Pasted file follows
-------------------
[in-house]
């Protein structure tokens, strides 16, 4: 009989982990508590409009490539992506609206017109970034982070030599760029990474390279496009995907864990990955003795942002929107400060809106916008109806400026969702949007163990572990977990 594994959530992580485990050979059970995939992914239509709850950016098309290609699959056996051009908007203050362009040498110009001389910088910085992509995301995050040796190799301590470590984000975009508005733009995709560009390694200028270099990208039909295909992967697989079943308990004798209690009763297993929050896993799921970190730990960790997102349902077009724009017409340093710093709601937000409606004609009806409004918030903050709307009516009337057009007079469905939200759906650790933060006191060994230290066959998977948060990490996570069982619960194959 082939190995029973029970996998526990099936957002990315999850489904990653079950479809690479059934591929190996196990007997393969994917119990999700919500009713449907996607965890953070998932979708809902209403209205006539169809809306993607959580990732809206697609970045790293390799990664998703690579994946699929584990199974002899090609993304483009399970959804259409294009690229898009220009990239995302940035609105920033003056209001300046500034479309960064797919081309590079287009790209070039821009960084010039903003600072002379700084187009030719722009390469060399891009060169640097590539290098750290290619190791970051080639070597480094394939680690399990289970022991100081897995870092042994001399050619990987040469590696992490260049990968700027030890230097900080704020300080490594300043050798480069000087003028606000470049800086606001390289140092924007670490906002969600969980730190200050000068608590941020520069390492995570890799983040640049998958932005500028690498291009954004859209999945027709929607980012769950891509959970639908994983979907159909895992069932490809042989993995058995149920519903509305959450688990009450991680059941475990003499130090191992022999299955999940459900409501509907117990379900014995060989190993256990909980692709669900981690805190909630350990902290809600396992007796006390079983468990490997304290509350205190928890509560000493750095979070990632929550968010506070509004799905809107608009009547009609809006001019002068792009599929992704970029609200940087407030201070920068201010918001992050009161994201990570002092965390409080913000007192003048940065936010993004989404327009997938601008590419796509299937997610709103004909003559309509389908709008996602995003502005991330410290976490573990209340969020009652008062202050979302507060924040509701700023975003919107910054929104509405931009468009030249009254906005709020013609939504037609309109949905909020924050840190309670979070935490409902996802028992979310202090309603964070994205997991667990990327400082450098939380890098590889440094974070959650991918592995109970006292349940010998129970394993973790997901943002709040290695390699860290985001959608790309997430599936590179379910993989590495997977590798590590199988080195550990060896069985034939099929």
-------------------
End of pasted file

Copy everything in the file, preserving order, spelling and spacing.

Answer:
[in-house]
């Protein structure tokens, strides 16, 4: 009989982990508590409009490539992506609206017109970034982070030599760029990474390279496009995907864990990955003795942002929107400060809106916008109806400026969702949007163990572990977990 594994959530992580485990050979059970995939992914239509709850950016098309290609699959056996051009908007203050362009040498110009001389910088910085992509995301995050040796190799301590470590984000975009508005733009995709560009390694200028270099990208039909295909992967697989079943308990004798209690009763297993929050896993799921970190730990960790997102349902077009724009017409340093710093709601937000409606004609009806409004918030903050709307009516009337057009007079469905939200759906650790933060006191060994230290066959998977948060990490996570069982619960194959 082939190995029973029970996998526990099936957002990315999850489904990653079950479809690479059934591929190996196990007997393969994917119990999700919500009713449907996607965890953070998932979708809902209403209205006539169809809306993607959580990732809206697609970045790293390799990664998703690579994946699929584990199974002899090609993304483009399970959804259409294009690229898009220009990239995302940035609105920033003056209001300046500034479309960064797919081309590079287009790209070039821009960084010039903003600072002379700084187009030719722009390469060399891009060169640097590539290098750290290619190791970051080639070597480094394939680690399990289970022991100081897995870092042994001399050619990987040469590696992490260049990968700027030890230097900080704020300080490594300043050798480069000087003028606000470049800086606001390289140092924007670490906002969600969980730190200050000068608590941020520069390492995570890799983040640049998958932005500028690498291009954004859209999945027709929607980012769950891509959970639908994983979907159909895992069932490809042989993995058995149920519903509305959450688990009450991680059941475990003499130090191992022999299955999940459900409501509907117990379900014995060989190993256990909980692709669900981690805190909630350990902290809600396992007796006390079983468990490997304290509350205190928890509560000493750095979070990632929550968010506070509004799905809107608009009547009609809006001019002068792009599929992704970029609200940087407030201070920068201010918001992050009161994201990570002092965390409080913000007192003048940065936010993004989404327009997938601008590419796509299937997610709103004909003559309509389908709008996602995003502005991330410290976490573990209340969020009652008062202050979302507060924040509701700023975003919107910054929104509405931009468009030249009254906005709020013609939504037609309109949905909020924050840190309670979070935490409902996802028992979310202090309603964070994205997991667990990327400082450098939380890098590889440094974070959650991918592995109970006292349940010998129970394993973790997901943002709040290695390699860290985001959608790309997430599936590179379910993989590495997977590798590590199988080195550990060896069985034939099929």